In another work, Lippitt pointed out the almost religious role of Laughter for this same reason, “It is the redemptive potential of laughter as an attitude towards ourselves and our world that leads Nietzsche to condemn those who forbid us to laugh at ourselves, them, and human existence. Note, therefore, that laughter is assigned a quasi-religious role” (“Existential Laughter”, 2). Thus, it forges a way towards a new kind of society which is almost inconceivable to us. In truth, it is difficult to even use the word “society” for what would require such a radical shift. Because our modern notion of society requires such social limitation, it even tries to exercise force over the conditions of Laughter. Laughter has been commodified primarily through the comic industry, which perverts its critical power into a passive experience. Thus in a similar way that Weil and the critical theorists propose their modest solutions to cope with the overwhelming force of their problems, I propose that we must take laughter seriously as a critical mode of being and as a mode of political expression.

This raises the question: if Laughter can be commodified and integrated within this oppressive system of force, then how can it be liberatory? The answer requires us to first define what we mean by Laughter. Laughter as a phenomenon, is necessarily tied to what gave rise to it. It is a responsive action. We have already seen previously that the phenomenon of laughter can be commodified so, naturally, we are not talking about the phenomenon of laughter alone. What we are discussing is the character and interpretation of the action that gives rise to laughter or put simply: a joke or comedic situation. However, the purpose here is to use laughter as a critical activity, thus we cannot just simply say a ‘joke’ because that would invoke the social values that form the concept of ‘joke’ which we are attempting to criticize. In order to critically use laughter, we must take as its object the values that society is attempting to impose upon us. This new critical type of Laughter takes on an almost obscene character from the perspective of the values it criticizes because these introjected social values effect our judgements of it. Thus, we, as influenced subjects, are tasked with the creation of a product that we have to learn to appreciate. It is very important to note that in this critical Laughter is the rejection of particular types of values, life-denying values. Thus, laughter must reject any ‘guidance’ or direction from these life-denying values of our society in order for it to be possible to critique them. In other words, Laughter cannot only be obscene, it must also be totally holistic. It is here that a reference to Camus appears appropriate to mention as this holistic critical Laughter appears much like his description of the rebellion against the Absurd. Both are a rejection of systems of meaning or value placed upon us by others. Laughter becomes a method to reject the values of society that have been impressed upon us as well as a method to embrace the arbitrary existential situation we find ourselves within. Thus, while Laughter in this sense fits within the Camusian framework. Its goal is to advance beyond rebellion against the Absurd into a more Nietzschean/Deleuzian sense of life-affirmation.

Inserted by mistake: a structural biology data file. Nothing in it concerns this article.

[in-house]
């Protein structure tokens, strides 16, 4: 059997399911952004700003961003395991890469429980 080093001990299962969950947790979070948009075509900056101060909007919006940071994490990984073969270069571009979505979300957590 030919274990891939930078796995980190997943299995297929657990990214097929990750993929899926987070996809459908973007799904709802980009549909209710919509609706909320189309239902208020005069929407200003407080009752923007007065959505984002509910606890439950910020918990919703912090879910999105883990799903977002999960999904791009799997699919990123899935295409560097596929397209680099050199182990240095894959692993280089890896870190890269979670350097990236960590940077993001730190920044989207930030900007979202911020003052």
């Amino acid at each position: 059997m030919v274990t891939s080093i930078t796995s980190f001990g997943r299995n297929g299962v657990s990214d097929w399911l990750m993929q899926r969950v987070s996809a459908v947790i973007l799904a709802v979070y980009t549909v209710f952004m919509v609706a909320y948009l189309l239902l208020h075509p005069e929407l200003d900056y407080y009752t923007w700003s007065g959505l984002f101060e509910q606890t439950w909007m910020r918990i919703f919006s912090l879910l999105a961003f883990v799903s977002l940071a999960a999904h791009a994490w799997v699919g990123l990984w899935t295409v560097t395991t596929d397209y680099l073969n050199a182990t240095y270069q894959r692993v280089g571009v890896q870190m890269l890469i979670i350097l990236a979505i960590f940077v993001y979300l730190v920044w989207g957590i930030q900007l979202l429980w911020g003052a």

Weil and Marcuse when read together are almost obviously in agreement and few would take issue with their pairing. However, the introduction of Deleuze to the pair totally shifts the emphasis of the critique and truly propels the force and severity of their arguments. Orienting ourselves towards the goal of a life-affirming philosophy raises the stakes of the discussion because the mechanisms that trap us in the immanence of a life-denying mode of thought operate on a far deeper and more insidious level than the structural mechanisms of a capitalist society. In this analysis, however, we see clearly that there is a path to unity between action and thought through the practice of serious critical Laughter. This Laughter is a method by which we can reintroduce critical capacities that these aforementioned structural mechanisms have removed from us. This then allows us to question the life-denying values impressed upon us by our society. It is through this critical mode of Laughter that we can begin to create our own life-affirming values and restore the unity between life and thought.